Future research should pay greater attention to the qualitative differences in prosocial motivation among nurses. Most of the research on nurses' motivation treats prosocial motivation and altruistic motivation as similar concepts although they could potentially have very different implications. Of particular interest is investigating how the transition between training and work life influences prosocial motivation. The introduction of external pressures and incentives in the work setting could influence the expression of prosocial motivation. The work commitment of the nurses participating in this study was measured three years after graduation, which means that the nurses were still fairly new in their careers. Following the nurses further into their careers would provide knowledge about how the relationship between prosocial motivation and work commitment has fared after the nurses have become well adapted to their work.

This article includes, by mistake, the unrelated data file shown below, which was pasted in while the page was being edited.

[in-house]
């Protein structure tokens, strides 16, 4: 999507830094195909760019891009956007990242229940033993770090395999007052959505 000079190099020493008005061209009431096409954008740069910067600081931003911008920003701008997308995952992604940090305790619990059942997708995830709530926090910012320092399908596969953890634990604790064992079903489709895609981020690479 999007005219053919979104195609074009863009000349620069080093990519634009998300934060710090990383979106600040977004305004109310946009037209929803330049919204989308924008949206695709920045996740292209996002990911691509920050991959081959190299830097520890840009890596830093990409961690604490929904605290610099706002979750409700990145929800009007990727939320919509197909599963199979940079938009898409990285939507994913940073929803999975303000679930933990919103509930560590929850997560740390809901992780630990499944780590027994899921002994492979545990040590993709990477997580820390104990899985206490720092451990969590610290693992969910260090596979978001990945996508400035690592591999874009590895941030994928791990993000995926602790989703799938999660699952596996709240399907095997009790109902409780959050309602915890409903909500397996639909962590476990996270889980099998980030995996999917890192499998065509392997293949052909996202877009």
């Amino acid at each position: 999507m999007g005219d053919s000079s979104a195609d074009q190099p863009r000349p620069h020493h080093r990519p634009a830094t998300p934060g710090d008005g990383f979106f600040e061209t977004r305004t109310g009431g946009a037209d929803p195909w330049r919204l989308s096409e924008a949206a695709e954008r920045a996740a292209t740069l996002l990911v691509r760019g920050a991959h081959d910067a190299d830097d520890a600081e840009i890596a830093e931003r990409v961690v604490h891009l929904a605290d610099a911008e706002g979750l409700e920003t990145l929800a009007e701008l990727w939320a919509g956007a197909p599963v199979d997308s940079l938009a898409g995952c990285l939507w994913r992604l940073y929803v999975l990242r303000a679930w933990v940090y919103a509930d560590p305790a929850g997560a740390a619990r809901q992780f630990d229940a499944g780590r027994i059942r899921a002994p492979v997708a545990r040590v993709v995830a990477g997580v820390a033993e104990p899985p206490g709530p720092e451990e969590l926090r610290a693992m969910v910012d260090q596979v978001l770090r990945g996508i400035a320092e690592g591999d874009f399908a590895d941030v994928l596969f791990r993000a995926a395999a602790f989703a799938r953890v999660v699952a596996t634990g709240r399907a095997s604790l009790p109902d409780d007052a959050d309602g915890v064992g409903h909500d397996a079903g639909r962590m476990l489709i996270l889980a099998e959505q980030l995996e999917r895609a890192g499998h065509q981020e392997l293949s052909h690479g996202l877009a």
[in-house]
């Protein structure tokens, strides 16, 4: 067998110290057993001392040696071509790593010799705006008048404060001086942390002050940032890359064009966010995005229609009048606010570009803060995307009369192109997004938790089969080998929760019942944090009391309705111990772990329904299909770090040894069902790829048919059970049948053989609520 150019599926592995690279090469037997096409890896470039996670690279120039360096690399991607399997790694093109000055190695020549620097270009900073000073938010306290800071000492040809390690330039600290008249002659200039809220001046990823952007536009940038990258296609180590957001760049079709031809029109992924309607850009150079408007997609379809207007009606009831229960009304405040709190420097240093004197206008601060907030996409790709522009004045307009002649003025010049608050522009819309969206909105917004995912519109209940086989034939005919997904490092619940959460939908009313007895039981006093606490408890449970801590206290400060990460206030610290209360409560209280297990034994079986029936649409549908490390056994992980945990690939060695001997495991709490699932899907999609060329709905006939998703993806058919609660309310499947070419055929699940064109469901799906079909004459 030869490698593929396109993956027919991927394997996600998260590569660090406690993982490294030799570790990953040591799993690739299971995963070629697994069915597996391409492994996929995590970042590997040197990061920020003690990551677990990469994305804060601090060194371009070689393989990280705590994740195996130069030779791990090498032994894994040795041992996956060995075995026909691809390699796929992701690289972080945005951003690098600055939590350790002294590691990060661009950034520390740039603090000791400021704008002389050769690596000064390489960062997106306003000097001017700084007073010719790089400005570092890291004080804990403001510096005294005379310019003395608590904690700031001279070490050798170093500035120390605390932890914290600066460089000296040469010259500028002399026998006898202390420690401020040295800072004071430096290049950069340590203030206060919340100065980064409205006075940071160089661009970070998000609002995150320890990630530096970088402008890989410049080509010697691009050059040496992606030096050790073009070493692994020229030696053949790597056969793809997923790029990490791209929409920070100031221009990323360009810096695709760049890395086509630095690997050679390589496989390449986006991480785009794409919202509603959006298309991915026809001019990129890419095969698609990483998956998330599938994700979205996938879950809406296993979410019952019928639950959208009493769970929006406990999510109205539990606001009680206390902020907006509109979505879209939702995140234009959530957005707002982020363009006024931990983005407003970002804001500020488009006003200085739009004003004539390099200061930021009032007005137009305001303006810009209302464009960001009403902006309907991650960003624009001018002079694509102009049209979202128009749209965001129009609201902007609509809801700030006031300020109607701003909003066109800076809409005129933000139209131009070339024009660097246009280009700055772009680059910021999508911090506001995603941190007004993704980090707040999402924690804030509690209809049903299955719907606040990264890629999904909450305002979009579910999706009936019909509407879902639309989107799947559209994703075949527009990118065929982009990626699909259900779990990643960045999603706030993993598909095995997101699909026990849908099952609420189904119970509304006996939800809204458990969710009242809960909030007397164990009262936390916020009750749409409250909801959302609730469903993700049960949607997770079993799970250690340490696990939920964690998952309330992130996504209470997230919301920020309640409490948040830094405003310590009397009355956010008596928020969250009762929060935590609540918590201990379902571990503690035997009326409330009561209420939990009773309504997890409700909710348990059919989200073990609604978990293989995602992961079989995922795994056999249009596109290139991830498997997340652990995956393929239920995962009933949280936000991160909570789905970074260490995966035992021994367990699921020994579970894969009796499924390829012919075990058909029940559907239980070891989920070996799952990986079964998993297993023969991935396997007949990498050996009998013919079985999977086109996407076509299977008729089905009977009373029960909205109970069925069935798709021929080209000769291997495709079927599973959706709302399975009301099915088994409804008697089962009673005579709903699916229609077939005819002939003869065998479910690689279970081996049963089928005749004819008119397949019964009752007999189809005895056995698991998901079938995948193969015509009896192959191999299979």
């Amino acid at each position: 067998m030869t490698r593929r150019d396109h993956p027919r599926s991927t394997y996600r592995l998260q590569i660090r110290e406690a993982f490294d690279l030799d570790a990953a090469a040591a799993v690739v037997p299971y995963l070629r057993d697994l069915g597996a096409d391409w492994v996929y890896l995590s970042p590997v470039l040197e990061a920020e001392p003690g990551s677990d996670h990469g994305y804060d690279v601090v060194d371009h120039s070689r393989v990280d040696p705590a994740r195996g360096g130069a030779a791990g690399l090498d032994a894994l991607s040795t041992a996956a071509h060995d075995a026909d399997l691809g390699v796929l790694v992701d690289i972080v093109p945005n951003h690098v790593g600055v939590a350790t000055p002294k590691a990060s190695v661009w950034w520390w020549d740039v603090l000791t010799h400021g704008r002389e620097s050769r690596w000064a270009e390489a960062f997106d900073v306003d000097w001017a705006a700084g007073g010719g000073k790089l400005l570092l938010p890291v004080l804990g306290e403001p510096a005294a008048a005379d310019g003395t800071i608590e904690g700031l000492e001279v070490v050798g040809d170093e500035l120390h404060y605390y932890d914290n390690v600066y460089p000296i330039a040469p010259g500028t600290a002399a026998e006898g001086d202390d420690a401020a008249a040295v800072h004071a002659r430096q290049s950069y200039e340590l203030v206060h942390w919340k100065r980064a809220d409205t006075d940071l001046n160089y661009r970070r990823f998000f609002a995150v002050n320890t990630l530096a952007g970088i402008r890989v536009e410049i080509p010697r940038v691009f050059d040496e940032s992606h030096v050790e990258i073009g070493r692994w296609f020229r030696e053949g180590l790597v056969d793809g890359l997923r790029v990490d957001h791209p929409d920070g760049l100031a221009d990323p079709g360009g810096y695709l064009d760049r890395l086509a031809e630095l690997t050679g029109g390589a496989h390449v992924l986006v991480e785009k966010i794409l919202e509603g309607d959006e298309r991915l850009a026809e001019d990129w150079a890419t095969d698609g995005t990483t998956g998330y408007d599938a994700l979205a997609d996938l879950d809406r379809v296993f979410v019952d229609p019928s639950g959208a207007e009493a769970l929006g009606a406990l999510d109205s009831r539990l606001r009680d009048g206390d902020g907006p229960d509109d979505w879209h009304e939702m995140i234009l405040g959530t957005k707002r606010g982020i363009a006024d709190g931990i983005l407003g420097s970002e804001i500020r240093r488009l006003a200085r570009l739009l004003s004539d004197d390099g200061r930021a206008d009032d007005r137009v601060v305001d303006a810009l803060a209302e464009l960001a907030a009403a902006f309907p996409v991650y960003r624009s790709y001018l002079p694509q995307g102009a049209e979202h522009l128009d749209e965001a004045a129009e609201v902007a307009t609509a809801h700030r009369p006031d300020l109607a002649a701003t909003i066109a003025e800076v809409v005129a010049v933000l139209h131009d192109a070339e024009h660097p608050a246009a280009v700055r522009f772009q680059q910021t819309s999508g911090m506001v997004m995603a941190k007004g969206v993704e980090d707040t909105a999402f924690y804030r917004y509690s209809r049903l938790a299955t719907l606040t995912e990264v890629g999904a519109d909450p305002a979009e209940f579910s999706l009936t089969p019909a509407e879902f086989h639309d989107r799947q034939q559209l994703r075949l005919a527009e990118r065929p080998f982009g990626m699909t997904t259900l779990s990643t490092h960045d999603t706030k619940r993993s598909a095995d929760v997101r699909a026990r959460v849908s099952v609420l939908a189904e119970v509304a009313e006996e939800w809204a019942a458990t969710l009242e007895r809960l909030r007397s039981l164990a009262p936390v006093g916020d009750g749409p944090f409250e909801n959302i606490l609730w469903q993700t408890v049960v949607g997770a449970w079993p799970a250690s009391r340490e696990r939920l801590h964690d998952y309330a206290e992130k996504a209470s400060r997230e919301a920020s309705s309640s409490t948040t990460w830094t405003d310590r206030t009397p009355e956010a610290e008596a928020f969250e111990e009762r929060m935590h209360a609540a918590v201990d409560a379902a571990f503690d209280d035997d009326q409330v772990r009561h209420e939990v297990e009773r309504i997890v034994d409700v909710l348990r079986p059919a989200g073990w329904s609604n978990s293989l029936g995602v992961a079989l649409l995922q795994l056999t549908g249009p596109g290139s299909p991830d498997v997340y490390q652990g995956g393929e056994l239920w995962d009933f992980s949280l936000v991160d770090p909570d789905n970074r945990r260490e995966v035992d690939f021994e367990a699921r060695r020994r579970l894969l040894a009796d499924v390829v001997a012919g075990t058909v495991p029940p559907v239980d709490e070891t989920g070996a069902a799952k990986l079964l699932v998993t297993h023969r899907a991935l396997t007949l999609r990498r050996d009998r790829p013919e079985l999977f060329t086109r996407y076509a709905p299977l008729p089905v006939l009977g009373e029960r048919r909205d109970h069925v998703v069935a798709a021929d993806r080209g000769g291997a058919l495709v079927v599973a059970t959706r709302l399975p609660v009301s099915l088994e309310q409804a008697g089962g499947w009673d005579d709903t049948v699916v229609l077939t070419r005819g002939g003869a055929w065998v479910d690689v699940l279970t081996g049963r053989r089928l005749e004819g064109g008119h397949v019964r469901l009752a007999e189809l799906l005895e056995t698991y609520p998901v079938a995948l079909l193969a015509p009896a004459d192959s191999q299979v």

This study used a longitudinal design, which ensures that variables handled as explanatory variables are prior in time to the response variable. However, a longitudinal survey does not include a rigorous control of the environment and interpretation of causality has to be carried out with caution. In addition, questions about the accuracy of the attitudes and feelings reported by the sample are always raised when designs are based on self-reports. The wish of survey participants to provide socially desirable responses or survey participants' lack of self-insight could affect the results. This could be a problem in the present study because the explanatory variable, being prosocially motivated, measures a concept that is strongly associated with and valued in, the nursing profession. However, the results of several other studies where different methodologies were used support the finding that prosocial motivation is a common incentive for entering nursing.